Sometimes a single day of beautification efforts can have a significant visual impact.
Volunteers recently assisted with painting 16 bike racks along Detroit Avenue.
Such was the case during a recent Saturday when a volunteer crew from Lakewood Anglican Church joined forces with LakewoodAlive to enhance aesthetic appeal along one of the city’s major corridors. The group scrapped away rust then painted 16 bike racks on Detroit Avenue from Bunts Road to Summit Avenue, with local volunteer Jim Ryan finishing the job by taking care of the racks near Jammy Buggars.
Travel along Detroit Avenue now and you’ll notice bike racks painted a vibrant shade of blue – courtesy of paint provided to LakewoodAlive’s volunteer group by the City of Lakewood. It’s yet another step in the ongoing beautification process of Downtown Lakewood and surrounding areas.
The City of Lakewood’s Bicycle Master Plan was adopted by City Council in 2012, resulting in the installation of 50 bike racks citywide, among other bicycle-related improvements. One year later, Lakewood was recognized as a bronze-level Bicycle Friendly Community by the League of American Bicyclists for its commitment to bicycling programs, infrastructure and policies – a designation that remains valid for four years.
More recently, the City of Lakewood completed installation of bike lanes along Madison Avenue, incorporating “door zone markings” to reduce conflicts between people exiting parking cars as bicyclists are using the bike lane and “intersection crossings” to raise awareness for both bicyclists and motorists to potential conflict areas. These innovative additions represent a first for Northeast Ohio.
“Lakewood has developed such a strong reputation as a bicycle-friendly community, and we want to support the city’s bicycling infrastructure with our beautification initiatives,” said Ian Andrews, Executive Director of LakewoodAlive. “From a community-building perspective, the link between having a bikeable city and fostering vibrant neighborhoods is clear.”
For information on how you can get involved with assisting with painting other bike racks throughout the city, please contact Andrews at 216-521-0655 or email@example.com.
Free Home Educational Workshop Takes Place from 10 to 12 at Cleveland Lumber Company
Much of Lakewood’s housing stock was built in the early 1900s and it’s not uncommon for properties to have aging garages unfit for any use other than storage. Thankfully, this homeowner problem will be addressed next month when LakewoodAlive hosts a free workshop entitled “Knowing Your Home: Garage Repair and Replacement.”
LakewoodAlive’s last workshop of 2016 will address garages.
The 15th and final workshop of 2016 for the popular home educational series will take place on Saturday, Nov. 5, from 10 a.m. to 12 noon at Cleveland Lumber Company (9410 Madison Avenue in Cleveland). There, attendees will gain insight into determining the best course of action for refurbishing or replacing an aging garage.
The experts at Cleveland Lumber Company will explore the following topics:
– General garage repairs like foundation rot, as well as issues related to dirt floors and the absence of a foundation
– Doors, roofs and carpentry issues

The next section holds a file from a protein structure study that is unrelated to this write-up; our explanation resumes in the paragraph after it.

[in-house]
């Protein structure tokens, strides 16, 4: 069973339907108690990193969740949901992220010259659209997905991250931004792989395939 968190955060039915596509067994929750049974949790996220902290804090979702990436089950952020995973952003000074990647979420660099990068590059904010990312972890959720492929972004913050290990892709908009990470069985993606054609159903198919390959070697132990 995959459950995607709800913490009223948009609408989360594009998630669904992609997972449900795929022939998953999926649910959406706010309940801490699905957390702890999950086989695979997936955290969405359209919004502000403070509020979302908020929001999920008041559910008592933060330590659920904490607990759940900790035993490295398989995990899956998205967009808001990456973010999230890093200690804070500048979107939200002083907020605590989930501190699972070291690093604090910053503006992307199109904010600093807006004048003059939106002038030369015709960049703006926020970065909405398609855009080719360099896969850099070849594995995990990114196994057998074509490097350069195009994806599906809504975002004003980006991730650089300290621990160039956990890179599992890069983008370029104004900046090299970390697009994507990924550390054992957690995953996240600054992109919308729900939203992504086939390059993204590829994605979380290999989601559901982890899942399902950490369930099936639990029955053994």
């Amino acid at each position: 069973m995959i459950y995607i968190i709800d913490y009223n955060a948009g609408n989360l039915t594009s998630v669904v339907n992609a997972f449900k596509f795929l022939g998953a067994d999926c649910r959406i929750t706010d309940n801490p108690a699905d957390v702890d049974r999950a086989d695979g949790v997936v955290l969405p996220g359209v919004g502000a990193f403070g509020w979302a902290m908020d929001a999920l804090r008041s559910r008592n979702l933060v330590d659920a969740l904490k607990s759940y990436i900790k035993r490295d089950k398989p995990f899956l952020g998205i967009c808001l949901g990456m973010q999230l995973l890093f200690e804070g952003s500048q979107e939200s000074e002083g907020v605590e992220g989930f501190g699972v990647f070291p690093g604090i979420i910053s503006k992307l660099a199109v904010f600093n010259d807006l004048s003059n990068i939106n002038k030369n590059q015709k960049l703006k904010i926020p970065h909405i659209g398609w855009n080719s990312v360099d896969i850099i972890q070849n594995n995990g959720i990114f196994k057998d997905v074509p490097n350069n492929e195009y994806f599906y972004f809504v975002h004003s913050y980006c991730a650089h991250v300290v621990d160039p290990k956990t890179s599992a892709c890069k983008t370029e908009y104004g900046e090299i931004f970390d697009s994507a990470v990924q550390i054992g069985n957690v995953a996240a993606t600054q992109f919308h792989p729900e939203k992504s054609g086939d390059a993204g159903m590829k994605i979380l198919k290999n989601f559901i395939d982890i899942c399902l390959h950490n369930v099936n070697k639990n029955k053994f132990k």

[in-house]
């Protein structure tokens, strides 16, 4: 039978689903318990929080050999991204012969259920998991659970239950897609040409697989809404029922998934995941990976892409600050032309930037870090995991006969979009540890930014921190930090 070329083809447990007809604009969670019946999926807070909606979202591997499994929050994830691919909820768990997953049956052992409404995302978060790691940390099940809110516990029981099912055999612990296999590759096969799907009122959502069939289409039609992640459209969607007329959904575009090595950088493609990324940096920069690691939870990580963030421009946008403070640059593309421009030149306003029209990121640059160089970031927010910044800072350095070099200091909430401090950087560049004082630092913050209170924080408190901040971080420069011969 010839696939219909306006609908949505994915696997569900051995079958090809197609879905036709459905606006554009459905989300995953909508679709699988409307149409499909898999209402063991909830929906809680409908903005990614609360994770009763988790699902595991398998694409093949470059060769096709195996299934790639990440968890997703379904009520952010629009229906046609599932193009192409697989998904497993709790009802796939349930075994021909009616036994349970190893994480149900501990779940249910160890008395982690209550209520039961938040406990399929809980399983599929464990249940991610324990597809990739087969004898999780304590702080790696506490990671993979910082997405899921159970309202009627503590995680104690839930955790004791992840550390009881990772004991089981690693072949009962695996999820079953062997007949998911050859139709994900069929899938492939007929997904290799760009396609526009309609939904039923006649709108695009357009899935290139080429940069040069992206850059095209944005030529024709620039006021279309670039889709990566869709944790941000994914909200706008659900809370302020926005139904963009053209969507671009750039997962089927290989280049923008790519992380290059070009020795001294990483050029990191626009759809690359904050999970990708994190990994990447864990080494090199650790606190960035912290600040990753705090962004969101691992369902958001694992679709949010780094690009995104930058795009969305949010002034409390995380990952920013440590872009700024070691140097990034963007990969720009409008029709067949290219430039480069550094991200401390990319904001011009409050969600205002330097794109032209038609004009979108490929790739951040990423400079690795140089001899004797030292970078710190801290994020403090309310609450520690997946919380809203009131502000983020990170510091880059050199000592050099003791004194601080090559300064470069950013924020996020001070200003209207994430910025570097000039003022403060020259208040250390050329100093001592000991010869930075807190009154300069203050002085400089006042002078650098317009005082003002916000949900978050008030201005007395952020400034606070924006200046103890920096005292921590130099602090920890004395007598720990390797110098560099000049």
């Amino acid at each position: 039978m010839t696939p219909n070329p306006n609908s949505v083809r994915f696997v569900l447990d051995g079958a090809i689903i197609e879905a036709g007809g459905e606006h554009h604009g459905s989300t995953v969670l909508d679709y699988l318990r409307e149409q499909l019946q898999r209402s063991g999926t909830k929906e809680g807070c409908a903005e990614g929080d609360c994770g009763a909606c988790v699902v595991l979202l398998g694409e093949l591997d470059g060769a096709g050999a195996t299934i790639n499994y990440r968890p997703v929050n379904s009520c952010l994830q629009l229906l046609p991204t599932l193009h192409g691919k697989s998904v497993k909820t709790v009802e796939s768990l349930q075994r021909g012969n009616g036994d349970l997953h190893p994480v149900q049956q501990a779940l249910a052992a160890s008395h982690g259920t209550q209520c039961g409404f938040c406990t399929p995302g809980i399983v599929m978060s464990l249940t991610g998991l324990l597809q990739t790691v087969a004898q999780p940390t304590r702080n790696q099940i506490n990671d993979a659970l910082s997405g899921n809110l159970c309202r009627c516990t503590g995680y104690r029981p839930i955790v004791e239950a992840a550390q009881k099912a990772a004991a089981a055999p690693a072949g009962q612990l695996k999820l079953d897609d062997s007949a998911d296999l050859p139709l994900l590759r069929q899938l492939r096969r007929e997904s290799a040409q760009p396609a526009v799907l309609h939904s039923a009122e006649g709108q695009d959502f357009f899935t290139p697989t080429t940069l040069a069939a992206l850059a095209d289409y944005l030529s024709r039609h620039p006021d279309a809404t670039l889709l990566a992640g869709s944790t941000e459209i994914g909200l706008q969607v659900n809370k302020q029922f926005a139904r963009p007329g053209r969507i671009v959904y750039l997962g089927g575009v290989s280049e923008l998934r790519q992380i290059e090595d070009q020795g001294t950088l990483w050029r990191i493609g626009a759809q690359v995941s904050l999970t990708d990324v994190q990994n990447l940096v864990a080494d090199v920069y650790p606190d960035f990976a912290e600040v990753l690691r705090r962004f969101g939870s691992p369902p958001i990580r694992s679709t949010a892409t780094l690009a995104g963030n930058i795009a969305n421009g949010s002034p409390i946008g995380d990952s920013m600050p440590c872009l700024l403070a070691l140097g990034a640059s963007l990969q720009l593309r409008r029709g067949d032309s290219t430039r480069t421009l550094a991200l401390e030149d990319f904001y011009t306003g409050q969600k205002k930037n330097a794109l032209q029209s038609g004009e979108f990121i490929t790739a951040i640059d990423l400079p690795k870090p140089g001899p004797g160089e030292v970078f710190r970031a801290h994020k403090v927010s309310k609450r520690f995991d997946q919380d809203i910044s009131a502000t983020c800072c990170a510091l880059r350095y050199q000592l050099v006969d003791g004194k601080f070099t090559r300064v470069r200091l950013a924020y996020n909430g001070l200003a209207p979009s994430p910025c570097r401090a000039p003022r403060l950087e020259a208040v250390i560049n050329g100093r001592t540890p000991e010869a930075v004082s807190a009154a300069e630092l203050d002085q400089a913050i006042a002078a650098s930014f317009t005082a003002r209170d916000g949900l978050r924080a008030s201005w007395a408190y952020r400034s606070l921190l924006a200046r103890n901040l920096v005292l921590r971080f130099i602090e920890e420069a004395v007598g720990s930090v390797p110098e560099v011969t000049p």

– Leaning garages and what can be done
– What to expect when undertaking the garage replacement process
– Working with contractors and architects to get what you want
Visit Lakewoodalive.org for more information and to reserve your free spot at this workshop.
“Whether used for parking, storage or additional living space, your garage represents a valuable yet often underutilized part of your home,” said Allison Urbanek, Housing Outreach Director for LakewoodAlive. “This workshop is designed to help Lakewood homeowners understand their options for addressing an aging garage, and possibly get a jumpstart on a project for next spring.”
In lieu of being charged to attend this workshop, participants are asked to either consider making a donation to LakewoodAlive or bringing canned foods or other non-perishable items for donation to the Lakewood Community Services Center. We appreciate your support.
The Blossoms Program resulted in the addition of 51 flower boxes, such as this one in front of Campbell’s Sweets Factory.
For more than four months this summer and fall, Downtown Lakewood enjoyed an extra splash of color and greenery thanks to the volunteer-driven Blossoms Program.
Begonias and impatiens dotted the urban landscape from the start of June through mid-October, creating a more appealing commercial district. The 10th year of LakewoodAlive’s Blossoms Program saw the addition of 51 flower boxes stretching east-to-west along Detroit Avenue from Barton Senior Center to Cerny Shoes – the most boxes in any year.
“The 10th year of the Blossoms Program was the best year yet, and we are extremely grateful to the dedicated group of volunteers who made this initiative possible,” said Ian Andrews, Executive Director of LakewoodAlive. “This volunteer-driven beautification service offered to Downtown Lakewood merchants is certainly consistent with our mission to foster and sustain vibrant neighborhoods in Lakewood.”
The Blossoms Program is designed to help Downtown Lakewood merchants make their storefronts more inviting and attractive. LakewoodAlive partnered with Lakewood Garden Center to provide an opportunity for merchants to purchase professionally-planted Earth Box planters with flowers appropriate for the sun/shade needs of each location.